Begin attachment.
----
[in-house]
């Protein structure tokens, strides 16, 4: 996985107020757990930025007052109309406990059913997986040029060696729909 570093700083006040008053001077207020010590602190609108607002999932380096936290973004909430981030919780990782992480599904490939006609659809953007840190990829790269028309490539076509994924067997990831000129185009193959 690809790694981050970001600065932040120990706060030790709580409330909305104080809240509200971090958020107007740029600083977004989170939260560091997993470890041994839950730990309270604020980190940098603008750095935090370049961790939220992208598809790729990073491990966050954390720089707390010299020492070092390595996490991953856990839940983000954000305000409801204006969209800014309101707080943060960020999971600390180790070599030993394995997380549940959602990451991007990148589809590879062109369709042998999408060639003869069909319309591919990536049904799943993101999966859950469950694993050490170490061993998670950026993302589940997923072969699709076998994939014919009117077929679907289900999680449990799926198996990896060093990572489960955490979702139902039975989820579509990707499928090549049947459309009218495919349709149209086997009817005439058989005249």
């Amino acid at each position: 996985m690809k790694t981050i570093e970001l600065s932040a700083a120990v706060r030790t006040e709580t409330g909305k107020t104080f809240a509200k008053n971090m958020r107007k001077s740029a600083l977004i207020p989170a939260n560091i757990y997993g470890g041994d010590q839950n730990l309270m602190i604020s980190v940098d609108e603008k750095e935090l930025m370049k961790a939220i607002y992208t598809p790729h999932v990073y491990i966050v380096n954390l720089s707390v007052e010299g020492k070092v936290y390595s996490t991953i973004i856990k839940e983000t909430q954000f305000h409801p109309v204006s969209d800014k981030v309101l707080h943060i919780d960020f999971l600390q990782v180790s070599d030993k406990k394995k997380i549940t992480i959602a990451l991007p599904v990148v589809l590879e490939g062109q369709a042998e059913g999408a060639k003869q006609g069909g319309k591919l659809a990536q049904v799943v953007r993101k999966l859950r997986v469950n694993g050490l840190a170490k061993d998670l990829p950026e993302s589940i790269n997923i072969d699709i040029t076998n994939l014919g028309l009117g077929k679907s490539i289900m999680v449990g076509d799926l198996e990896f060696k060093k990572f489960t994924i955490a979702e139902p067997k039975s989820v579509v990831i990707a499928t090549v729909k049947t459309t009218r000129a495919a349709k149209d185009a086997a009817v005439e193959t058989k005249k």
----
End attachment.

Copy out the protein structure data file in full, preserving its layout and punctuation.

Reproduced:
[in-house]
């Protein structure tokens, strides 16, 4: 996985107020757990930025007052109309406990059913997986040029060696729909 570093700083006040008053001077207020010590602190609108607002999932380096936290973004909430981030919780990782992480599904490939006609659809953007840190990829790269028309490539076509994924067997990831000129185009193959 690809790694981050970001600065932040120990706060030790709580409330909305104080809240509200971090958020107007740029600083977004989170939260560091997993470890041994839950730990309270604020980190940098603008750095935090370049961790939220992208598809790729990073491990966050954390720089707390010299020492070092390595996490991953856990839940983000954000305000409801204006969209800014309101707080943060960020999971600390180790070599030993394995997380549940959602990451991007990148589809590879062109369709042998999408060639003869069909319309591919990536049904799943993101999966859950469950694993050490170490061993998670950026993302589940997923072969699709076998994939014919009117077929679907289900999680449990799926198996990896060093990572489960955490979702139902039975989820579509990707499928090549049947459309009218495919349709149209086997009817005439058989005249």
């Amino acid at each position: 996985m690809k790694t981050i570093e970001l600065s932040a700083a120990v706060r030790t006040e709580t409330g909305k107020t104080f809240a509200k008053n971090m958020r107007k001077s740029a600083l977004i207020p989170a939260n560091i757990y997993g470890g041994d010590q839950n730990l309270m602190i604020s980190v940098d609108e603008k750095e935090l930025m370049k961790a939220i607002y992208t598809p790729h999932v990073y491990i966050v380096n954390l720089s707390v007052e010299g020492k070092v936290y390595s996490t991953i973004i856990k839940e983000t909430q954000f305000h409801p109309v204006s969209d800014k981030v309101l707080h943060i919780d960020f999971l600390q990782v180790s070599d030993k406990k394995k997380i549940t992480i959602a990451l991007p599904v990148v589809l590879e490939g062109q369709a042998e059913g999408a060639k003869q006609g069909g319309k591919l659809a990536q049904v799943v953007r993101k999966l859950r997986v469950n694993g050490l840190a170490k061993d998670l990829p950026e993302s589940i790269n997923i072969d699709i040029t076998n994939l014919g028309l009117g077929k679907s490539i289900m999680v449990g076509d799926l198996e990896f060696k060093k990572f489960t994924i955490a979702e139902p067997k039975s989820v579509v990831i990707a499928t090549v729909k049947t459309t009218r000129a495919a349709k149209d185009a086997a009817v005439e193959t058989k005249k």